Kingdom of heaven
There is a time for everything and, for each of us, this includes a time to slow down, to escape the endless barrage of tweets, text messages and telephone calls and… well… just breathe, but in a world where fast food chains and mobile devices have infiltrated even the most remote corners, what escape is left to us? Hidden high in the Himalayas is a magical kingdom where time has seemingly stood still: the ‘Land of the Thunder Dragon’, otherwise known as Bhutan.
This ancient and tiny nation is the world’s last surviving Buddhist Kingdom. Its secluded position nestled between China, India and Tibet and a benevolent monarchy with a policy of isolation have sheltered its centuries-old traditions and peaceful religious practices from the outside world. Dramatic landscapes of snow-capped peaks, deeply forested slopes and boulder strewn rivers sit pristine and undisturbed by industrialisation. Bhutan’s first paved road was only built in 1962, television only arrived in 1999 and there are still no plastic bags allowed. Now, slowly and carefully, Bhutan is opening up to international tourism and welcoming visitors intrepid enough to venture to this faraway land.
Even arriving in Bhutan is an adventure. The miniature international airport at Paro, with its single asphalt runway, sits deep in a river valley. At an elevation of 2,200 meters, and surrounded by peaks of up to 5,500 meters, it is considered one of the most challenging landings in the world, with only a handful of pilots certified to attempt this feat. If you can overcome your nerves, you will be rewarded by truly breathtaking views of the mist covered mountains.
Once safely on the ground, there are a host of options for culture vultures, nature lovers, adventure seekers and those just wanting to wind down. In order to ward off the ravages of mass tourism, travel here is focused on the luxury market, with an emphasis on tailor-made tours, boutique hotels and spas. Deluxe tour operator Bailey Robinson offers itineraries that include the 10-day Amankora Journey, with overnight stays at the Aman Group’s luxury lodges around the country. Prices start at £7,530 per person, excluding international flights, but including meals, drinks, private vehicle, driver and guide.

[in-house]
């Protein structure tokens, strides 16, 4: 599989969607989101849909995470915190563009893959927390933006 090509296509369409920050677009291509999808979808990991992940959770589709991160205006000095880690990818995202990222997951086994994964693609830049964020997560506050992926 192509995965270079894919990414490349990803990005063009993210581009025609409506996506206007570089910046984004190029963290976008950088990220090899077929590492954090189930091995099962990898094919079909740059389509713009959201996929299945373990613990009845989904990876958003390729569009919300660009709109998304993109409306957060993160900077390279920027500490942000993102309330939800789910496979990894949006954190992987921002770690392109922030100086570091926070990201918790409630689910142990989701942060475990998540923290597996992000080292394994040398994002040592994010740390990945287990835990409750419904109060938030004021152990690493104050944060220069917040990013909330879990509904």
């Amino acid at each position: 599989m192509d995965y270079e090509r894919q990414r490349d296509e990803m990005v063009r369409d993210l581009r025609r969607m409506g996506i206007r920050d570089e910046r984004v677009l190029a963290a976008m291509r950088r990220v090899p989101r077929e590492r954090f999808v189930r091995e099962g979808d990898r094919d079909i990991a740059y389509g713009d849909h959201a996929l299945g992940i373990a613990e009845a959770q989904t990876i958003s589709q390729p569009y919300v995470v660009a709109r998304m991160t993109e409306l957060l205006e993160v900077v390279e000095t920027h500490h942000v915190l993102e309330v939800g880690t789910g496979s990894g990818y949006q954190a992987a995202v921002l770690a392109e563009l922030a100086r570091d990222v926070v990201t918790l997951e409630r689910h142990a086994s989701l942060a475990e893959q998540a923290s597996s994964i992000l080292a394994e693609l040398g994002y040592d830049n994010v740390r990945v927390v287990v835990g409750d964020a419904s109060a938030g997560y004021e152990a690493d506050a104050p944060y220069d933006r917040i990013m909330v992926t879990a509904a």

A good place to start your tour is Bhutan’s capital of Thimphu, where you can wander around the colourful markets browsing for Himalayan artefacts and textiles. To find out more about these traditional crafts, visit the textile museum or Folk Heritage Museum. You can also learn to make paper or hand roll incense – both part of the local cottage industries. For the spiritually minded, there are numerous ancient monasteries and temples to visit, as well as Pangri Zampa, two 16th-Century buildings that now house a training school for astrologers. Every autumn, the four-day Tsechu festival fills the city’s courtyards with masked dancers. The Taj Tashi Thimphu offers five star accommodation in a building that blends Dzong architecture and handpainted Buddhist murals with contemporary design. It houses a number of restaurants and cafes, where guests can sample Ara, Bhutan’s traditional liqueur, Ema Datshi, its favourite dish, or the distinctive ‘salted butter tea’.
From the capital, a dramatic drive over a 3,050 metre mountain pass with forests of fluttering prayer flags brings you to the hidden Phobjika Valley. The exclusive eight-suite Amankora Gangrey, set on a forested knoll, provides the perfect base to explore the valley, which is home each winter to a flock of 300 endangered black-necked cranes.
The memorable journey from here to Bumthang winds along a highway carved out of the mountainside, past farmhouses precariously perched on the slopes and Trongsa Dzong, the ancestral home of the monarch, where you will find novice monks reciting mantras and practicing on sacred horns, flutes and drums. Bumthang itself is a treasure trove of traditional art and painting with its 29 monasteries and temples. At Amankora Bumthang, share your day’s experiences around the bonfire in the lodge’s large courtyard. The lodge produces its own butter, cheese, honey, spirits and brandies and can organise visits to nearby organic farms.
Onwards to the Punakha Valley – home to the auspicious fertility monastery, built by the ‘Divine Madman’ in 1499. Hike through fields of chillies, cabbages and rice to Namgyal Chorten, a stunning monument built 500 years later by Bhutan’s Four Queens to ward off demons for the current Crown Prince. A suspension bridge over the river brings you to an orange orchard and Amankora Punakha lodge, located in a farmhouse covered in intricate woodwork and built by the kingdom’s Chief Abbot.
The journey ends in Paro, but before boarding your plane, a trip to the famous Taktshang Goemba (Tiger’s Nest Monastery), one of Bhutan’s most revered monuments, is a must. The spectacular views are well worth the steep three to four hour trek. After this challenging climb, enjoy a Bhutanese hot stone bath at the Amankora Paro’s spa, with its floor to ceiling views of snow-capped mountains, or simply retreat to your room to warm up by a traditional wood-fired stove – tweets, texts and telephone calls all a distant memory. For more information, visit baileyrobinson.com amanresorts.com